I swear. I swear like a sailor on leave stumbling out of a bar after striking out with even the hookers. I can do it in two languages. I’m quite proud of that fact.
However, I’m also aware that it’s not always appropriate. I work with executives and graduate students, so I have to temper my language, unless questions about such language come up in the context of a lesson.
Now, the question has come up often on Scribophile, the online writing community where I workshop my stories: is this kind of language acceptable? My answer is a resounding “Yes, when it is acceptable, it is most certainly acceptable. When it’s not, it’s not.” In the spirit of this paragraph, please enjoy this tasty waffle.
Before I talk about writing, let me discuss the real world. My feeling is that they are only words, a kind of lingo common in certain social contexts or situations. The church lady who drops the Bible on her way to the pulpit will most likely say something like, “Darn it!” while the construction worker who drops his hammer on his foot will shout a “Fuck!” They are expressing themselves in the way they learned, with the words appropriate to their respective worlds. I wouldn’t expect them to trade their words. (Nor am I so naïve as to think that all construction workers and church ladies fall into such rigid categories; I’ve known some priests who are very proficient in the art of cursing.)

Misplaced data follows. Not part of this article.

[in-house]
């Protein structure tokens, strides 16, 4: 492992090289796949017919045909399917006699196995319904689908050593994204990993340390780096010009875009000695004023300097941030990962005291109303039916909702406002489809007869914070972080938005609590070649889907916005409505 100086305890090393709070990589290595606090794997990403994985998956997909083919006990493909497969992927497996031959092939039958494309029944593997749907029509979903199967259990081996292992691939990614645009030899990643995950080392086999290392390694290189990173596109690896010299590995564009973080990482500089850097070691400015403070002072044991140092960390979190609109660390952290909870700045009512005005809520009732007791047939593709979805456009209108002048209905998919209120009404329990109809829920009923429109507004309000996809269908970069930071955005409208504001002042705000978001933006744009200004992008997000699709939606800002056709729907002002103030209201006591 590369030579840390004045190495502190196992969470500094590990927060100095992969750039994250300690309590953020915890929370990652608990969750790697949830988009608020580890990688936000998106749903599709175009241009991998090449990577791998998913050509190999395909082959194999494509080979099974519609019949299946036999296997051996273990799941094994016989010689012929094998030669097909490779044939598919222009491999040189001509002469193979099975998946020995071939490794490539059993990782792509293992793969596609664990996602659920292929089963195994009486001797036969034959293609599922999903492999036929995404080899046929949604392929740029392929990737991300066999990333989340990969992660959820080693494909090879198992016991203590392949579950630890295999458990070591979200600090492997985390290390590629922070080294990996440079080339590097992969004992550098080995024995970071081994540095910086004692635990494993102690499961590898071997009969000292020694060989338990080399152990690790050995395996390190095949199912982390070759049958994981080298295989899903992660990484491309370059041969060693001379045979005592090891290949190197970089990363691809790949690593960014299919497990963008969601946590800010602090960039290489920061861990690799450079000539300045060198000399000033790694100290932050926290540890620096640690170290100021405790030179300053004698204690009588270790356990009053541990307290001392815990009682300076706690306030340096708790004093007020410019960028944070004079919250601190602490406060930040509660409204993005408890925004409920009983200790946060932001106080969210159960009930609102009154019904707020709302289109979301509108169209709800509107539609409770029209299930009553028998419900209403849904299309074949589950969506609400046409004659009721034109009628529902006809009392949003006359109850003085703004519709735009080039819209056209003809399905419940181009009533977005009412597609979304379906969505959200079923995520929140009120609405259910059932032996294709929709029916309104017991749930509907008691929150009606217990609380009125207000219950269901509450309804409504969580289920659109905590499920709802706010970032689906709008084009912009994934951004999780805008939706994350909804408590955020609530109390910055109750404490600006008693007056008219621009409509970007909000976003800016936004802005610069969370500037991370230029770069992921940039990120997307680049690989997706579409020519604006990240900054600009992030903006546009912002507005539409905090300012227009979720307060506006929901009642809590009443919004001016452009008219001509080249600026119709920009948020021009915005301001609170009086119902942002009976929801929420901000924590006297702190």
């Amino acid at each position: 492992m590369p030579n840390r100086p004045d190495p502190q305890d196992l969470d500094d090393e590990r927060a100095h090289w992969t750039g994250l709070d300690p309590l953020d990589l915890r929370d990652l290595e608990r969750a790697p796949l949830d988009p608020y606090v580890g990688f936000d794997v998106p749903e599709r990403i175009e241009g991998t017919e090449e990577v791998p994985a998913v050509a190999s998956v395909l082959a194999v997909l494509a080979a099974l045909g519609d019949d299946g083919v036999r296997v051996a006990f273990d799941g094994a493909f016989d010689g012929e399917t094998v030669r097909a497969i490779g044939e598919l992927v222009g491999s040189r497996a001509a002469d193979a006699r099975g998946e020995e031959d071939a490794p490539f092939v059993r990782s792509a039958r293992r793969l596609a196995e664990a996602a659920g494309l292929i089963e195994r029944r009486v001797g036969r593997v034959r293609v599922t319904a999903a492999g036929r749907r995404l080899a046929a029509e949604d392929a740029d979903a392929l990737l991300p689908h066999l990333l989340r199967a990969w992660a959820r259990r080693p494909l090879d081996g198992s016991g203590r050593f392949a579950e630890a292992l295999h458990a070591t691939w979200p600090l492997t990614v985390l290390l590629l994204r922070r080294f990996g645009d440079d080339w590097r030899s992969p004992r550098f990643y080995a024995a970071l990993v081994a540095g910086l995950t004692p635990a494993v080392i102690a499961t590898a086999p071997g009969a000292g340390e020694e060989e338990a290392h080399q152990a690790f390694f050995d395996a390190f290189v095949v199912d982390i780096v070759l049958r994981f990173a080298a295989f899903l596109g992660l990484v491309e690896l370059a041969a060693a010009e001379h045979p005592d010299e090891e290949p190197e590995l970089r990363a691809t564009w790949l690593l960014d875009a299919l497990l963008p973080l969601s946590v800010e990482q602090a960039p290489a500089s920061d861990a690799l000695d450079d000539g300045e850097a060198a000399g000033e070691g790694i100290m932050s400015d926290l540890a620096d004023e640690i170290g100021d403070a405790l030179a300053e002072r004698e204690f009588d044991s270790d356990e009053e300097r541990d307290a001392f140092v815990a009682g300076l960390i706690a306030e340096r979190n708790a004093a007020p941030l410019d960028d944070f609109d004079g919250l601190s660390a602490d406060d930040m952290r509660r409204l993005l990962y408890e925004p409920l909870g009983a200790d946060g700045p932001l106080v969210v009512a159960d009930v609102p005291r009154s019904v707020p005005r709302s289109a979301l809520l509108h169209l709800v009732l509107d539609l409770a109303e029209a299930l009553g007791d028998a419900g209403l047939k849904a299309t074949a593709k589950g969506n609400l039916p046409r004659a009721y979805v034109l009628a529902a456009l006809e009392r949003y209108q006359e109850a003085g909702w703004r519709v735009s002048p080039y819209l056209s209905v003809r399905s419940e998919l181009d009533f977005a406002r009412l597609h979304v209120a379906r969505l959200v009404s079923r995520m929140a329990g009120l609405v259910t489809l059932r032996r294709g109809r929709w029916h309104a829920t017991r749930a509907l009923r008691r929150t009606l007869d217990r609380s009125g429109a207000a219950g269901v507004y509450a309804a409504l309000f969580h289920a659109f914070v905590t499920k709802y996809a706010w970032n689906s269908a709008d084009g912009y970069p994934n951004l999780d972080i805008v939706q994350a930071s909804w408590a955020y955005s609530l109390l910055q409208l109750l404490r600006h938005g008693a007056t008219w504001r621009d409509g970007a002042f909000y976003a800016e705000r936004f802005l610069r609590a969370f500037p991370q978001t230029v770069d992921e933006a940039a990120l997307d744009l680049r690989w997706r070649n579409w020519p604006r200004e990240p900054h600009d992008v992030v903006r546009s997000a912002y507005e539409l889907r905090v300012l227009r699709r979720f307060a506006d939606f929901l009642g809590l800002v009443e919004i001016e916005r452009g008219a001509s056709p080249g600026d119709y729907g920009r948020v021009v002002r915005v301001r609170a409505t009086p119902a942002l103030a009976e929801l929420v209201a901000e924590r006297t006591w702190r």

What are these words, exactly? Why is one word a “bad” word, but its softened equivalent is just fine? “Fuck” is the big one, the four letter word, but we can say “frig” and nobody will be offended. (Offended, no, but I think more than a couple of people in earshot will giggle at the silliness of it.) “Shit”? Oh, no. Say, “Shoot.” Of course, I understand that there are rules that most of us agree upon in a civilized society, so I’m willing to temper my language according to the environment. No big deal.
But what about in writing? Same rules apply, as far as I’m concerned.
I wrote a story once about a woman who wakes up to find her husband dead on the floor. She says, “Dammit, honey.” A critique for the story pointed this line out, asking me, “Does she really need to curse?” Um, yeah. I think even the church lady mentioned above would in this situation. (That was only half the shock for me. Is “dammit” really considered that bad of a word these days?)
- A teenage boy in a car with his father and his father’s friend. The adults are drinking beer while driving down a country road into town. Father’s friend convinces the boy to cut school to take him into town to a hooker, giving him whiskey on the way.
- A proper housewife, her love for her husband long gone stagnant, decides to slip away into the night.
First story: lots of naughty words.
Second story: she’s behaved herself so far. She might let a “damn” or “hell” slip, but I don’t think so.
My last point, I promise: Swearing or not swearing is not an indication of someone’s intelligence or class. I don’t believe this for a moment. I do believe that those who subscribe to this theory are missing out on knowing some very insightful people in corners of the world that they avoid because of this prejudice.
So what is your take on this debate?